A "first wave" settlement: depiction of ancient Roman city that became Koln or Cologne, Germany.

All of this was even more the case with China, which remained without a substantial urban population until relatively late in history. It developed into a organized, legitimatized state relatively quickly, however, and after some centuries became the most technologically advanced of human societies. Chinese ingenuity during the Song dynasty from the eighth century, far surpassed that of western Eurasia at the time. 

In China sophisticated engineering and advanced technology was employed to ensure the cultivation and distribution of the staple rice crop. One of the definitive features of “first wave” cultures, Toffler argued, was “decentralization”: population and authority remained scattered, uncoordinated, semi-legitimate. 

With the “second wave”, this gave way to the centralization of people in cities, and of power in formal, legitimate government. In imperial China, the vast majority of the population remained in villages, but their actions were coordinated by a despotic monarchy and centralized bureaucracy. It was a system established two centuries before Christ and which persisted (with periodic breakdowns and strife) until AD 1911. 

There is simply no way to categorize China in terms of “first wave” or “second wave”, although perhaps Toffler argued these categories only applied to the Occident. It still makes no sense, because the Roman empire doesn’t fit into them either. Its population was, too, largely on the countryside, but nevertheless depended on the centralized authority of the SPQR.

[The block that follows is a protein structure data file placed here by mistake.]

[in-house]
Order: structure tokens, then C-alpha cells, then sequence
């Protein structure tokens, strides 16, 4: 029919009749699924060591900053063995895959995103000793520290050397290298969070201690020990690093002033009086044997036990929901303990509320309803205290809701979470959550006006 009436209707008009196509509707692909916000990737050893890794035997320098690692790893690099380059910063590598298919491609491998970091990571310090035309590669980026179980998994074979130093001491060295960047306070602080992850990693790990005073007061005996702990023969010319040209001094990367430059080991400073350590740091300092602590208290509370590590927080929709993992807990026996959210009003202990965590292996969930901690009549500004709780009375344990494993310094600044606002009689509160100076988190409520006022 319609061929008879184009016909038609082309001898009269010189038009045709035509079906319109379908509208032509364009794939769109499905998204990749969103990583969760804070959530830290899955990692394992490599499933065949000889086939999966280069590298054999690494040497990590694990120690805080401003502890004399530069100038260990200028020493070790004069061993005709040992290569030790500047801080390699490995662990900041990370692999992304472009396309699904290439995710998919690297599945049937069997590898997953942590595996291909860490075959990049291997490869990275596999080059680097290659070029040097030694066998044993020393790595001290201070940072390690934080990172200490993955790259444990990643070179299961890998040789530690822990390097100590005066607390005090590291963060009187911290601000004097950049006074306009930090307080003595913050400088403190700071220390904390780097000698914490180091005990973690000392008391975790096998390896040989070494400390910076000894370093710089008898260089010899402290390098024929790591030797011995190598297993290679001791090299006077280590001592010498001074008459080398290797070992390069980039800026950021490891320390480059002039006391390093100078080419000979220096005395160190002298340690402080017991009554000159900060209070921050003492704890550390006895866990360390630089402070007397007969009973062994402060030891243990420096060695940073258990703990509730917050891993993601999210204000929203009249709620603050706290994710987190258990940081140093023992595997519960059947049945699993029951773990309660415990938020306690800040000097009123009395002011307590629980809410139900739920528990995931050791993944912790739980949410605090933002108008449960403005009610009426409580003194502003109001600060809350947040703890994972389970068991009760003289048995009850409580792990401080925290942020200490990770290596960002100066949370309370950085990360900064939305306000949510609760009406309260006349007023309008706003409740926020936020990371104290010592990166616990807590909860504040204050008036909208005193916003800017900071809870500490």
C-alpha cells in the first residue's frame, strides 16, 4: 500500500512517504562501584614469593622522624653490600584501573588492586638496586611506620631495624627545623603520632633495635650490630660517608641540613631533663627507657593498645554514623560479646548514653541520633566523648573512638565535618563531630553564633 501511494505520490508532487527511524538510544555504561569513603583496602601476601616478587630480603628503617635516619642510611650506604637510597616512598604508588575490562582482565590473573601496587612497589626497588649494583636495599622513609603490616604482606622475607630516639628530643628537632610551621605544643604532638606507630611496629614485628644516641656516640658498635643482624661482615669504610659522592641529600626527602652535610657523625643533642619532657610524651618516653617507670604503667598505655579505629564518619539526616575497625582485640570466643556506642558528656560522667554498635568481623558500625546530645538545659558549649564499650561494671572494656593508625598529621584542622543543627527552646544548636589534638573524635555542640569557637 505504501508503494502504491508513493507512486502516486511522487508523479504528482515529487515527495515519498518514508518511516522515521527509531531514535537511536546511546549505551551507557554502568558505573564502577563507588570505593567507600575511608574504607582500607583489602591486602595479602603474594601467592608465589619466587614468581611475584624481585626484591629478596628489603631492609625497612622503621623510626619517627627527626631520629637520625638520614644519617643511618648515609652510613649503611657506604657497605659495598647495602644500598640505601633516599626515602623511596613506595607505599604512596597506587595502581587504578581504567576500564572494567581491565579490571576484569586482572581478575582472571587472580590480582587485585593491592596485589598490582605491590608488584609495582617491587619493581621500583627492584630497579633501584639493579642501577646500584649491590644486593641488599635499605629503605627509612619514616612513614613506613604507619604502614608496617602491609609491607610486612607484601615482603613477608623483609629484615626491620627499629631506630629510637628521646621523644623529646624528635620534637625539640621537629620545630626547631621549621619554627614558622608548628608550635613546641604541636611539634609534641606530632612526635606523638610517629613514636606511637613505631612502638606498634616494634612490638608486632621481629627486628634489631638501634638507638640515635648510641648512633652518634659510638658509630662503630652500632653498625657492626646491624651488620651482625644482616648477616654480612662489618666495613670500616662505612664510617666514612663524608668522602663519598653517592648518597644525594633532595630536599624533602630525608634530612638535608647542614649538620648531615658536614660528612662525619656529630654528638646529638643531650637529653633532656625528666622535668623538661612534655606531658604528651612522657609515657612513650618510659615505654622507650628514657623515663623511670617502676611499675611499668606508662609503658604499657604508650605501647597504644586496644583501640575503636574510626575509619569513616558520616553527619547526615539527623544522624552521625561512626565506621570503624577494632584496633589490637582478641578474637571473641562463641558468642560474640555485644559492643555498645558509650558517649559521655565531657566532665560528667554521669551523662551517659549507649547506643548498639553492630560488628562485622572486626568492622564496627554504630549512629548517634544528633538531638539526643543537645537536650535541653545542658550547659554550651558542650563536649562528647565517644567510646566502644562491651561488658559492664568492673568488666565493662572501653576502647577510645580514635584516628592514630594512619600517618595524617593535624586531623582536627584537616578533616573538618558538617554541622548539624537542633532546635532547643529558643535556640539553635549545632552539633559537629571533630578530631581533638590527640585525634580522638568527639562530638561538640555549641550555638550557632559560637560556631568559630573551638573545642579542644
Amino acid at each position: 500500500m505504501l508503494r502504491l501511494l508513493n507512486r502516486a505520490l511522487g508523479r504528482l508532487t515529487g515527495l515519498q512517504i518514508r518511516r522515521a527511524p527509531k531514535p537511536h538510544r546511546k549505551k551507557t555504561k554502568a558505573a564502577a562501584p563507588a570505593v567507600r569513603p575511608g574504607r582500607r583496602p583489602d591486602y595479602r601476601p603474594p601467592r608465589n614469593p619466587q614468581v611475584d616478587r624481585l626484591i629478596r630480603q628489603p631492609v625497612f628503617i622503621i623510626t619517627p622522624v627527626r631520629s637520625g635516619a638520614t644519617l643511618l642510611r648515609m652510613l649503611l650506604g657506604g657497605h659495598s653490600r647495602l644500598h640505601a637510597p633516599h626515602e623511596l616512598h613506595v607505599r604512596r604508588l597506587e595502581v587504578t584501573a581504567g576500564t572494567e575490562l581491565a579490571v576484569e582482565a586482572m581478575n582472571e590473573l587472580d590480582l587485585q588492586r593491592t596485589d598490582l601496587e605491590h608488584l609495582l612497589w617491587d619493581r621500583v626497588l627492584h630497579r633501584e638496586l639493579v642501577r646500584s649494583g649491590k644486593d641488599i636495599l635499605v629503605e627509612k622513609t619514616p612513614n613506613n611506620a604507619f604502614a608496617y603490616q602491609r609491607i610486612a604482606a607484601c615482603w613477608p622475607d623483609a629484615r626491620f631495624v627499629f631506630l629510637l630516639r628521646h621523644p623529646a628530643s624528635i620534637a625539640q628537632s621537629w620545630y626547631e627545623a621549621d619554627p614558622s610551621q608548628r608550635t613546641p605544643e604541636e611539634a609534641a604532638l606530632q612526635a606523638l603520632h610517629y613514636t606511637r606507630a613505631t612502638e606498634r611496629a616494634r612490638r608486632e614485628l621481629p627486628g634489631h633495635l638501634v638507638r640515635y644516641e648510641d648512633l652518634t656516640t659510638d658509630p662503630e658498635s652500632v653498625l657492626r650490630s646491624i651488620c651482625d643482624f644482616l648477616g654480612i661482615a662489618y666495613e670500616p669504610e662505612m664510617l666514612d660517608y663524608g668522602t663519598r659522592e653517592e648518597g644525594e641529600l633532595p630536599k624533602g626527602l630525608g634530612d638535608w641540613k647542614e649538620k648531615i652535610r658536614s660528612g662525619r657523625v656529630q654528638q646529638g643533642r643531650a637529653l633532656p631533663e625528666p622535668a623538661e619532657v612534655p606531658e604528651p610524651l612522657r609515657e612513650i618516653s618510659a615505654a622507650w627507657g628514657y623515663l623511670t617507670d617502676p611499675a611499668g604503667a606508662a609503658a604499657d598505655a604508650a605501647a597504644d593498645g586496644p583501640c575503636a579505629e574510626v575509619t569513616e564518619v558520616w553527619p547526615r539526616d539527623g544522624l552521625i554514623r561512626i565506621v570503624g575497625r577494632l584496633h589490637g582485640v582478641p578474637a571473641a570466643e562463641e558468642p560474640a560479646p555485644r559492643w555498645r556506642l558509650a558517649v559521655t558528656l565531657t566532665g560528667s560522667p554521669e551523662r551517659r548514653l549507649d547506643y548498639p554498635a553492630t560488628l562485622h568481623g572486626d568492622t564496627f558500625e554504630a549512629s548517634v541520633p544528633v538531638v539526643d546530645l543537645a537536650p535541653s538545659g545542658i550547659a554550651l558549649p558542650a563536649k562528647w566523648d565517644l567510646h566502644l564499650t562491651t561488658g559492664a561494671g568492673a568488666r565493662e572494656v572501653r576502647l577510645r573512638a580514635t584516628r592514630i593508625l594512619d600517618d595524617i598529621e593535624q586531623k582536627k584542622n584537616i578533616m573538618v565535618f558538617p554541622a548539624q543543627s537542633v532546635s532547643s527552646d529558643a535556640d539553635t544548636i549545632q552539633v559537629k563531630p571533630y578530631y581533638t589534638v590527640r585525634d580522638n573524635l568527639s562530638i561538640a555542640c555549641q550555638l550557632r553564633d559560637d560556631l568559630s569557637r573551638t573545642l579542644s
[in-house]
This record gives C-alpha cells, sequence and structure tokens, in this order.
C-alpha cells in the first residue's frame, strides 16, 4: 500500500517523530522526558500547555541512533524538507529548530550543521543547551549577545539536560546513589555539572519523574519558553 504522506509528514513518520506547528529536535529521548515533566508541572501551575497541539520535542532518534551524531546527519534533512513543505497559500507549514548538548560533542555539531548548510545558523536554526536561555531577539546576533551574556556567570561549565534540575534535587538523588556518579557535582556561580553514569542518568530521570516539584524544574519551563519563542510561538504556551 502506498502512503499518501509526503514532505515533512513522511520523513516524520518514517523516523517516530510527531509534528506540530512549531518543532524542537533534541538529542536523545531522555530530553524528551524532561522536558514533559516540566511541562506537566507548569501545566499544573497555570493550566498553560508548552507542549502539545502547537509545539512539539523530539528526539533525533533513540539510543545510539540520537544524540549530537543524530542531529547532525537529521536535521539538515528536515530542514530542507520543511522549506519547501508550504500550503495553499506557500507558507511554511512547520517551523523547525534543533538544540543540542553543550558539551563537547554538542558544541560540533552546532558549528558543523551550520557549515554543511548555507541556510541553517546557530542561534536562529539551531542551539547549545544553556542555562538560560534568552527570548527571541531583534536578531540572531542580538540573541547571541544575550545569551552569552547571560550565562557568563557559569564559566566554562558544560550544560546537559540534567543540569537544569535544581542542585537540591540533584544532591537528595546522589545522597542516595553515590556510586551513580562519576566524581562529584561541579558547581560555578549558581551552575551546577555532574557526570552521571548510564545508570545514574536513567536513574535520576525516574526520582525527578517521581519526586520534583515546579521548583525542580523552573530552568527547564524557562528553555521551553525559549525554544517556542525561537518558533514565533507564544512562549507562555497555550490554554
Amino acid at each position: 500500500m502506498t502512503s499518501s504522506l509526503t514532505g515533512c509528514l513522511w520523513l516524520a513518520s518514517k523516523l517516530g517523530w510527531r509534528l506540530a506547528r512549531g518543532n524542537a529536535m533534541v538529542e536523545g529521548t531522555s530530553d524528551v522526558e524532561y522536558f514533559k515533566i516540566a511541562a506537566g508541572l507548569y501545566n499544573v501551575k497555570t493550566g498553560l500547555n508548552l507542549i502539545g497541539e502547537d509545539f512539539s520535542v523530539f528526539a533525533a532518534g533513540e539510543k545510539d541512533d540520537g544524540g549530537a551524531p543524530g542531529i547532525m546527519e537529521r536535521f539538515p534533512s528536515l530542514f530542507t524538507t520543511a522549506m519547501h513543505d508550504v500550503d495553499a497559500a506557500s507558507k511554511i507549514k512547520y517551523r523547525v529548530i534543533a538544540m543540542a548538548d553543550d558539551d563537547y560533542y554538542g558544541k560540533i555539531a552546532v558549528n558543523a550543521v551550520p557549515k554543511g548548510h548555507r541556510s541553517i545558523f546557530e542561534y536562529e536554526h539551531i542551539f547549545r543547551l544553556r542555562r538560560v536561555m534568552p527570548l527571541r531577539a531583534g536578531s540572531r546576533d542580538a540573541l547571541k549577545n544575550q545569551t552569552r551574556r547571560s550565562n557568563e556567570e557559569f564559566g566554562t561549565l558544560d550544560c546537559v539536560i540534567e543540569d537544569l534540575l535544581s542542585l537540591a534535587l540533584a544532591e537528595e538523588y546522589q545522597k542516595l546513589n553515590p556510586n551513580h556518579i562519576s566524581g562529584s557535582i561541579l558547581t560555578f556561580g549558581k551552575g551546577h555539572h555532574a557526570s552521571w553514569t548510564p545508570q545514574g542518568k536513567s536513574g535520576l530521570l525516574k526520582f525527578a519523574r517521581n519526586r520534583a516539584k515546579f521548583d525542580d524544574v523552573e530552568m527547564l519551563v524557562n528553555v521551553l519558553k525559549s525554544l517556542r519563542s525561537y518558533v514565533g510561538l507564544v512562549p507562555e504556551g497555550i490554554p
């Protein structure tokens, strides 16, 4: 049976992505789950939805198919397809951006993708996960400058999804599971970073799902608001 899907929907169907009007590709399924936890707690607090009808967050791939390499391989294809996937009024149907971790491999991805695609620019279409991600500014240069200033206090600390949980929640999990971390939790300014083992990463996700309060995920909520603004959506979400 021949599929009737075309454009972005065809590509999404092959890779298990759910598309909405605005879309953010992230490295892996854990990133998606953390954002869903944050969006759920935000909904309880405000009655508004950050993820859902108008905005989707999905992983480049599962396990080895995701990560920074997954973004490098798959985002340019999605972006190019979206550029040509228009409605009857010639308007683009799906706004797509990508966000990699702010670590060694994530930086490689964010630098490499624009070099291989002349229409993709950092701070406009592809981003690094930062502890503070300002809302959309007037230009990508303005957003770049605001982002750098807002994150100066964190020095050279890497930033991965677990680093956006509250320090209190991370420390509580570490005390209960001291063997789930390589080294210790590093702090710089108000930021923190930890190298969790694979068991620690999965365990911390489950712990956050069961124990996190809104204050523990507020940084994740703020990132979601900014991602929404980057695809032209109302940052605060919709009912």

When Rome fell, the civilization itself largely faded away for a true “first wave” decentralization of population and delegitimization of authority. In the Third Wave and Future Shock also, Toffler describes how the new society’s conceptions of space and time will supersede the “linear”, “Newtonian” viewpoint characteristic of second-wave industrial societies. 

Toffler seems to have chosen the term “wave” (to describe what later be better-known as a “paradigm”) so to convey the chaotic non-linearity of sociocultural change as wrought by technology, it being no more resistible than any other force of nature. But it turns out that Toffler’s own terminology was in itself highly “linear” in so far as he proposed that the socio-technological “waves” arrive sequentially, and don’t seem to mix together, as was plainly the case with Rome and China.